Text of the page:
About Cuajiniquil
Contact us: info@cuajiniquil.com

Cuajiniquil is a small fishing village on the Pacific coast of northwest Costa Rica.  This little town is located about 10 km from the Pan-American Highway, 56 km northwest of Liberia, and 50 km southwest of Nicaragua.  The coast of northwest Costa Rica is one of the richest marine areas in Central America.  About 2,000 people live in and around Cuajiniquil.  Many people make a modest living by fishing from shore, fishing from small boats near the coast, or working as crewmembers on larger boats.  Fishermen fish from small boats using nets, hook and line, and spear guns.  Their harvest includes lobster, octopus, and red snapper.  Long-liners travel far from shore and extract pelagic species, mostly dolphin fish and thresher sharks.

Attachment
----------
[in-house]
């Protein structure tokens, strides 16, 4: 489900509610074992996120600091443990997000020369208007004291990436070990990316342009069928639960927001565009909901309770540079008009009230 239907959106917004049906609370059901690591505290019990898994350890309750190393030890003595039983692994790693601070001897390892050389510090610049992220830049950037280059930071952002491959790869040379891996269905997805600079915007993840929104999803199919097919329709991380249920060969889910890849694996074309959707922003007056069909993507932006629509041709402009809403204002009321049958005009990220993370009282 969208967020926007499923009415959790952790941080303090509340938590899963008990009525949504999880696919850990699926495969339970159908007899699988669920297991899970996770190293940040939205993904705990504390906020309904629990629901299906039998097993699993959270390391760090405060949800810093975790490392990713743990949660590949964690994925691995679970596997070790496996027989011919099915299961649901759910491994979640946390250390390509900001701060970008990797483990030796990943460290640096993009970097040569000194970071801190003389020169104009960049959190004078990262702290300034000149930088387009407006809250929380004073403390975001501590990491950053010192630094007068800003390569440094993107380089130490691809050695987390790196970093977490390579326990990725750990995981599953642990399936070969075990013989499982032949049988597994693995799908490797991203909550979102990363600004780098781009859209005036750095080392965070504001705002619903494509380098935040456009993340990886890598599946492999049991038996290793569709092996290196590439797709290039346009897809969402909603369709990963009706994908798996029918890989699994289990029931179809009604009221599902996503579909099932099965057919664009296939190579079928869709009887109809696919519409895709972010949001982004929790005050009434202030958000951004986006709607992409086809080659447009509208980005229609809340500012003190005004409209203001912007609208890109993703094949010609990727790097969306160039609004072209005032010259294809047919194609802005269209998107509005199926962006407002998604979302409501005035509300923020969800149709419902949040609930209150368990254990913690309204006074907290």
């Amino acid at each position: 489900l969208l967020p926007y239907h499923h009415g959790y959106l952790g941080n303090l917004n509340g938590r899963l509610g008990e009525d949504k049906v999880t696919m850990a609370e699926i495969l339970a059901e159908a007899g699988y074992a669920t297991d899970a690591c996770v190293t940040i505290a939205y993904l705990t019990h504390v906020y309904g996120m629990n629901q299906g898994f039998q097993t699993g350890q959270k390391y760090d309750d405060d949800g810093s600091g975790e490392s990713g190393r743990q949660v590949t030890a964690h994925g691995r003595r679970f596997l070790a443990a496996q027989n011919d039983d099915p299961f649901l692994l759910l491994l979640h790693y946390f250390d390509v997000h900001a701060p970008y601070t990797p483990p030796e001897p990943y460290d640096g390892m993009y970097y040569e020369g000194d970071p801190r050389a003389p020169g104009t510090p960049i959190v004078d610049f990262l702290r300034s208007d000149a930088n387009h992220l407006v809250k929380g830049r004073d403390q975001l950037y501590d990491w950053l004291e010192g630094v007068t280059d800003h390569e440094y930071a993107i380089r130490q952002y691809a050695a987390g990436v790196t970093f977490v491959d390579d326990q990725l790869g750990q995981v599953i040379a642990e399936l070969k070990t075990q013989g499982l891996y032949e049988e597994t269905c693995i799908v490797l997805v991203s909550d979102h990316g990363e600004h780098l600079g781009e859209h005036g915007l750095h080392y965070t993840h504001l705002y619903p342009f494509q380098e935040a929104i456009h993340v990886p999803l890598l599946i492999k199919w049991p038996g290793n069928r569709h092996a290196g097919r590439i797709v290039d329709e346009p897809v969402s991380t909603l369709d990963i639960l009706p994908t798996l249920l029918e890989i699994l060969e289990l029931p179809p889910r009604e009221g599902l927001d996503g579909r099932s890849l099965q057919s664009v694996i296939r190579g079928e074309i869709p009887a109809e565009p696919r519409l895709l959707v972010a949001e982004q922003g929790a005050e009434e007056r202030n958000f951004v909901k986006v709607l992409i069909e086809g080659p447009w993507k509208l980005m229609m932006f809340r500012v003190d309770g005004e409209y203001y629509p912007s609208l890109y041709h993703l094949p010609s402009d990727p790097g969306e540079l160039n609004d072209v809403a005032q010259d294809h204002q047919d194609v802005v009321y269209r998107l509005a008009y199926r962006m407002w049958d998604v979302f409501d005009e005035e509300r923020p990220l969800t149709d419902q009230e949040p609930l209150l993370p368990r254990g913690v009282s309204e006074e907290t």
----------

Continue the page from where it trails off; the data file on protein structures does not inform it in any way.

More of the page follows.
The land near Cuajiniquil is a mix of cow pastures, regenerating dry forest, and mature dry forest.  Cuajiniquil’s largest neighbor is a protected wild area, the Area de Conservación Guanacaste (ACG).  This conservation area is a set of national parks that was declared a World Heritage Site in 1999 by the United Nations.  Cuajiniquil provides the ideal base for exploring and appreciating the biodiversity and natural wonders of this area.  Eco-tourists can observe humpback whales, dolphins, sea turtles, sharks, angelfish, spoonbills, boat-billed herons, monkeys, fishing bats, Guanacaste trees, mangroves, and hundreds of other species.  Visitors can see extraordinary geological formations caused by the collision and subduction of tectonic plates. 


The people of Cuajiniquil are a combination of Guanacasteco and Nicaraguan cultures.  They are warm, hospitable, and friendly to visitors.  Although there is much to do for eco-tourists, the pace of life is relaxed and enjoyable.

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